January 19, 2012 – 7:53 am
The notion of connected TVs as an advertising platform for direct audience buying – as opposed to the traditional method of buying 30-second spots in between networks programming – was one of the themes sounded by ad agencies at last week’s annual Consumer Electronics Show.
One of the companies that’s attempting to capitalize on that is Rovi, the home entertainment tech firm that’s one large part program guide (it acquired TV Guide when it was known as Macrovision and has since unveiled several interactive listings tools after selling that brand to Lionsgate). Thanks to its “discovery” offerings, Rovi is also a major provider of viewer data, and that in turn, powers its ad network. Both Rovi and video ad network Yume have deals that embed their systems in smart TVs made by Samsung and LG.
It’s just a start, but for media buyers who have been waiting for true interactive advertising to come to TV, marketers are taking connected TVs as an ad platform pretty seriously these days, as opposed to thinking of it as something coming sometime in the not-too-near future.
“I think this show has become a much advertising-based venue than in past years,” Jeff Siegel, SVP, Global Media Sales, said at Rovi’s booth at Caeser’s Palace, which had nearly two dozen sets displaying the company’s various features. “The top planners, buyers and marketers are all here. As it relates to us, there seems to be a nice groundswell about connected devices and multi-platform, second-screen usage.”
TV Guidance: Search and discovery seems like the same thing, but there are nuances between the two, Siegel noted. “Search is about ‘I know what I want to watch, just help me find it in an intuitive way,’” he said. “We do that through the guides and through the devices. That’s been our bread and butter and we’ve done that for a long time. Discovery is about, ‘You liked this, so you might also want to watch this show and that show.’ On that end, we do have a lot of data in terms of what people want to watch and how they’re interacting with their set-top box, how they’re interacting with their connected TV. The next bucket of data is how they’re interacting with the ads.”
Targeting: There are also a lot of nuances around the ability to target. Siegel hastens to say that Rovi doesn’t do any one-to-one targeting through its TV apps and interactive ads. But every time a consumer presses a button on a set with a Rovi embed, the company knows how they’re interacting with content.
“From an advertising standpoint, we don’t do one-to-one targeting – there’s a lot of sensitivity around that,” Siegel said. “But we do find people opting-in, but we aggregate that data and can start to target consumers in general. That’s the first question we get: can you help me target my advertising? Marketers especially want to target consumers who already buy their products in a different way then the consumers who don’t. The nice thing about the connected TVs is that we have an internet connection in the back of the set, meaning we have an IP address, and we can bundle those IP addresses together and serve those ads to people who fall into a certain cluster based on zip code, state or country.”
Standardization is needed: The streamlining of the number of premium online ad units recognized by the Interactive Advertising Bureau and the Online Publishers Association over the past year the was meant to address was that there were too many ad units. Online advertisers tended not to spend to much on a campaign, because they would often have to create a separate ad for different sites – something that is likely to be deemed wasteful and inefficient by the marketer.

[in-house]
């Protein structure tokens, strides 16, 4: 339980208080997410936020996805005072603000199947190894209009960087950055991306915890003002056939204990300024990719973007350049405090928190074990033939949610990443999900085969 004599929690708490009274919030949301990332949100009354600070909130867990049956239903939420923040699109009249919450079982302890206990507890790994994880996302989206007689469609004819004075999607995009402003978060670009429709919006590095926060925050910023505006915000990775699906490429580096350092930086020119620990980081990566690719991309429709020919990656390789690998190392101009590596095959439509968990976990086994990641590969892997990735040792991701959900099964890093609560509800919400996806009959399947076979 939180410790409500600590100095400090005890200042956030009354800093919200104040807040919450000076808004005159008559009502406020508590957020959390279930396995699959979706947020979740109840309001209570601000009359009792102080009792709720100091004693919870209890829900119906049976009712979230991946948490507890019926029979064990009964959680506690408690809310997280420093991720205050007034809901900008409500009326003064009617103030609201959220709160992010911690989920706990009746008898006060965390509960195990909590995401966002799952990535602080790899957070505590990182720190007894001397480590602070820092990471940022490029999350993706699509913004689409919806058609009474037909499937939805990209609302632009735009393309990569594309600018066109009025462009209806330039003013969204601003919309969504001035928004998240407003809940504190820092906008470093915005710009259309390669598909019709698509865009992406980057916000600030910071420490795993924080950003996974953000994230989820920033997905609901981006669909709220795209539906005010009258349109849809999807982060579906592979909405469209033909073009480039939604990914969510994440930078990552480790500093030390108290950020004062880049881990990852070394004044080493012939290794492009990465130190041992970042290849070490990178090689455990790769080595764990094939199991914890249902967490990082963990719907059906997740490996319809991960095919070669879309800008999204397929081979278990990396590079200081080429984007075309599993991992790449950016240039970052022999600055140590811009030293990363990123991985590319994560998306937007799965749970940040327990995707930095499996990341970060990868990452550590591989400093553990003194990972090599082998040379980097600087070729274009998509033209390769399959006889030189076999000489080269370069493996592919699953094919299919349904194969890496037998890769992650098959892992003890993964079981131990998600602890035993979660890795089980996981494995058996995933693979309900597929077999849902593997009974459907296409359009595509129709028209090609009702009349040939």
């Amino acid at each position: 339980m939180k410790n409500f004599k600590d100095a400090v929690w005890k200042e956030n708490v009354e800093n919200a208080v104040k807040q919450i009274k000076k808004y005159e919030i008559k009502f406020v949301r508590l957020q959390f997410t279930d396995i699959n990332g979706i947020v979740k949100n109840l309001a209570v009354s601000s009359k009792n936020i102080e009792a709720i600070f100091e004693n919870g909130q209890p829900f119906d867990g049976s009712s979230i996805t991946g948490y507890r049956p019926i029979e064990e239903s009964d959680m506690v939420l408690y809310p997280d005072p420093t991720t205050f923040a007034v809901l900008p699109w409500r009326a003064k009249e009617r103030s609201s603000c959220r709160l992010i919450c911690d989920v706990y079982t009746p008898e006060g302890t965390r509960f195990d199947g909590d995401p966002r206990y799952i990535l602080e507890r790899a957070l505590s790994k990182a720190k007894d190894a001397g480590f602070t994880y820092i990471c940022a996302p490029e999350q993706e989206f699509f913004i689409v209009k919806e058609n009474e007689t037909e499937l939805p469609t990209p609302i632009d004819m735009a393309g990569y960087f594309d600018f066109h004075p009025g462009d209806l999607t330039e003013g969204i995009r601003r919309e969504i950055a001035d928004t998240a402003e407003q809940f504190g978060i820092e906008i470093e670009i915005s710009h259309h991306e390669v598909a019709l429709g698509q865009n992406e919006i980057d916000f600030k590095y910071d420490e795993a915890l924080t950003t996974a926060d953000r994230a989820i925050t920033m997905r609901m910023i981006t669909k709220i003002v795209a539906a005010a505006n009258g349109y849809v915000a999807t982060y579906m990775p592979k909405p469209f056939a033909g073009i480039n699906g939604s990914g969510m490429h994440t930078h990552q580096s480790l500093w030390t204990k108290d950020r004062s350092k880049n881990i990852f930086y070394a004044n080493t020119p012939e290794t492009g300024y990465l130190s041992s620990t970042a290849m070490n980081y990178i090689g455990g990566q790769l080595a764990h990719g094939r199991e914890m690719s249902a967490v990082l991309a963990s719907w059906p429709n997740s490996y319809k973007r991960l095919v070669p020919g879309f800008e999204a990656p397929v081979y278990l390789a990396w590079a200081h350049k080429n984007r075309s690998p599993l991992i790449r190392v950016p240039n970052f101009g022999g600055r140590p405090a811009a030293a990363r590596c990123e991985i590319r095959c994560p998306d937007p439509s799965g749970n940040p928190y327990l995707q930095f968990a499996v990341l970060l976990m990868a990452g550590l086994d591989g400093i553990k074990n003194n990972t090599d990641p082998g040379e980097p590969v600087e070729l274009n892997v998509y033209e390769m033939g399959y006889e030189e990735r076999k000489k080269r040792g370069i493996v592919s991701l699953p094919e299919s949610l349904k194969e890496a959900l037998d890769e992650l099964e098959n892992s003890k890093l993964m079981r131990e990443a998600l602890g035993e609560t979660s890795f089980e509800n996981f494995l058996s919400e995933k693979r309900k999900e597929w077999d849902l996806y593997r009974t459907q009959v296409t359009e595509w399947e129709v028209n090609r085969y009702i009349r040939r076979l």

At this point, the smart TV ad space is too small, too new for standards. So, to encourage spending across the various sets and formats, Rovi promises to do the heavy lifting for advertisers and agencies by offering 23 different ad units that it creates in-house for clients.
“When we sell an ad campaign, we have to build out an ad 23 different times,” Siegel said. “It really reminds me of the early days of the internet. In those days, the agencies didn’t really know, from a creative standpoint, how to build those campaigns. They didn’t have the assets, they didn’t have the expertise. Over time, that creative ability was pushed on to the agency – and they wanted to take it on and they ultimately felt ready. That’s going to happen in the interactive TV space as well. But for now, we handle that for them with our in-house creative development team in Tulsa.”
Leaning backwards, forwards: One thing all the changes occurring around TV is whether the medium a lean-forward mode like the web or if it will retain its traditional lean-back and watch character. Siegel believes TV will still remain a lean-back experience – especially if models like LG’s voice-responsive sets take off. The point is, viewers don’t want to work that hard to watch something that will hold their interest.
“The lean-back attitude will remain, but to a lesser degree than it used to be,” Siegel said. “What we find is that people are leaning forward, asking themselves what they want to watch. Or we find that people are watching something and they want to know more. For example, if they’re watching a cooking show or see a commercial, they likely would like to see a recipe. Or if someone is watching a business news channel, they probably want greater information about their stocks. And as a result of those kinds of demands from viewers, you can be more effective than simply showing them a traditional 30-second spot, by offering something more contextually targeted.”
By David Kaplan
January 19, 2012 – 7:53 am